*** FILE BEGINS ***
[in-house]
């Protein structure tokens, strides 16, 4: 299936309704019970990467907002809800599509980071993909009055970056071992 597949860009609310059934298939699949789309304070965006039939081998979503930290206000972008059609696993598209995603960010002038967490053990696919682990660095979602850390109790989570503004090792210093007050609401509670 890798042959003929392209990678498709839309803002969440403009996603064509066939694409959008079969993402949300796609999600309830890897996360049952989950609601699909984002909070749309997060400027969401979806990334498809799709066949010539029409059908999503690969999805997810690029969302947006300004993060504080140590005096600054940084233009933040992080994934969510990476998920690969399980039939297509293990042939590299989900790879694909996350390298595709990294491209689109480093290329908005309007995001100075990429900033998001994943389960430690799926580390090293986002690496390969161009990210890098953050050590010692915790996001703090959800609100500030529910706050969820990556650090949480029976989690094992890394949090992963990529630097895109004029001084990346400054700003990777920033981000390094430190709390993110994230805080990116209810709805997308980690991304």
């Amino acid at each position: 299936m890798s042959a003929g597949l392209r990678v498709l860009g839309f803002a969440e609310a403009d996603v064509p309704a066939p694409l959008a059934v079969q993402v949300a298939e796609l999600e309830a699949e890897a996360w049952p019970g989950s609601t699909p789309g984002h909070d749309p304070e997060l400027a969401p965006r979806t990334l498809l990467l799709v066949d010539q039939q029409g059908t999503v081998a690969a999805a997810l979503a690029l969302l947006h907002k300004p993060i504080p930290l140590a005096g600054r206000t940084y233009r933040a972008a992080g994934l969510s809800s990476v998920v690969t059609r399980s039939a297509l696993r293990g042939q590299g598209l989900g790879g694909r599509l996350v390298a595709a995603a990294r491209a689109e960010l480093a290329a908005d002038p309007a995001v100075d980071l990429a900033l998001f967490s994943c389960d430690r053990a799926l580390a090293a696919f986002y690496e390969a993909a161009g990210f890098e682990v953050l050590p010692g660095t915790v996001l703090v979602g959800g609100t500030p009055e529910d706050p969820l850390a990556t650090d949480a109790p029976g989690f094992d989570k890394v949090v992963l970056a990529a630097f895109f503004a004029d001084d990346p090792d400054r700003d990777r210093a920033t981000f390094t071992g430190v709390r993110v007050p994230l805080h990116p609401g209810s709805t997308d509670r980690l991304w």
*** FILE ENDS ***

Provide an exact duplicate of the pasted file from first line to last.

[in-house]
């Protein structure tokens, strides 16, 4: 299936309704019970990467907002809800599509980071993909009055970056071992 597949860009609310059934298939699949789309304070965006039939081998979503930290206000972008059609696993598209995603960010002038967490053990696919682990660095979602850390109790989570503004090792210093007050609401509670 890798042959003929392209990678498709839309803002969440403009996603064509066939694409959008079969993402949300796609999600309830890897996360049952989950609601699909984002909070749309997060400027969401979806990334498809799709066949010539029409059908999503690969999805997810690029969302947006300004993060504080140590005096600054940084233009933040992080994934969510990476998920690969399980039939297509293990042939590299989900790879694909996350390298595709990294491209689109480093290329908005309007995001100075990429900033998001994943389960430690799926580390090293986002690496390969161009990210890098953050050590010692915790996001703090959800609100500030529910706050969820990556650090949480029976989690094992890394949090992963990529630097895109004029001084990346400054700003990777920033981000390094430190709390993110994230805080990116209810709805997308980690991304």
């Amino acid at each position: 299936m890798s042959a003929g597949l392209r990678v498709l860009g839309f803002a969440e609310a403009d996603v064509p309704a066939p694409l959008a059934v079969q993402v949300a298939e796609l999600e309830a699949e890897a996360w049952p019970g989950s609601t699909p789309g984002h909070d749309p304070e997060l400027a969401p965006r979806t990334l498809l990467l799709v066949d010539q039939q029409g059908t999503v081998a690969a999805a997810l979503a690029l969302l947006h907002k300004p993060i504080p930290l140590a005096g600054r206000t940084y233009r933040a972008a992080g994934l969510s809800s990476v998920v690969t059609r399980s039939a297509l696993r293990g042939q590299g598209l989900g790879g694909r599509l996350v390298a595709a995603a990294r491209a689109e960010l480093a290329a908005d002038p309007a995001v100075d980071l990429a900033l998001f967490s994943c389960d430690r053990a799926l580390a090293a696919f986002y690496e390969a993909a161009g990210f890098e682990v953050l050590p010692g660095t915790v996001l703090v979602g959800g609100t500030p009055e529910d706050p969820l850390a990556t650090d949480a109790p029976g989690f094992d989570k890394v949090v992963l970056a990529a630097f895109f503004a004029d001084d990346p090792d400054r700003d990777r210093a920033t981000f390094t071992g430190v709390r993110v007050p994230l805080h990116p609401g209810s709805t997308d509670r980690l991304w």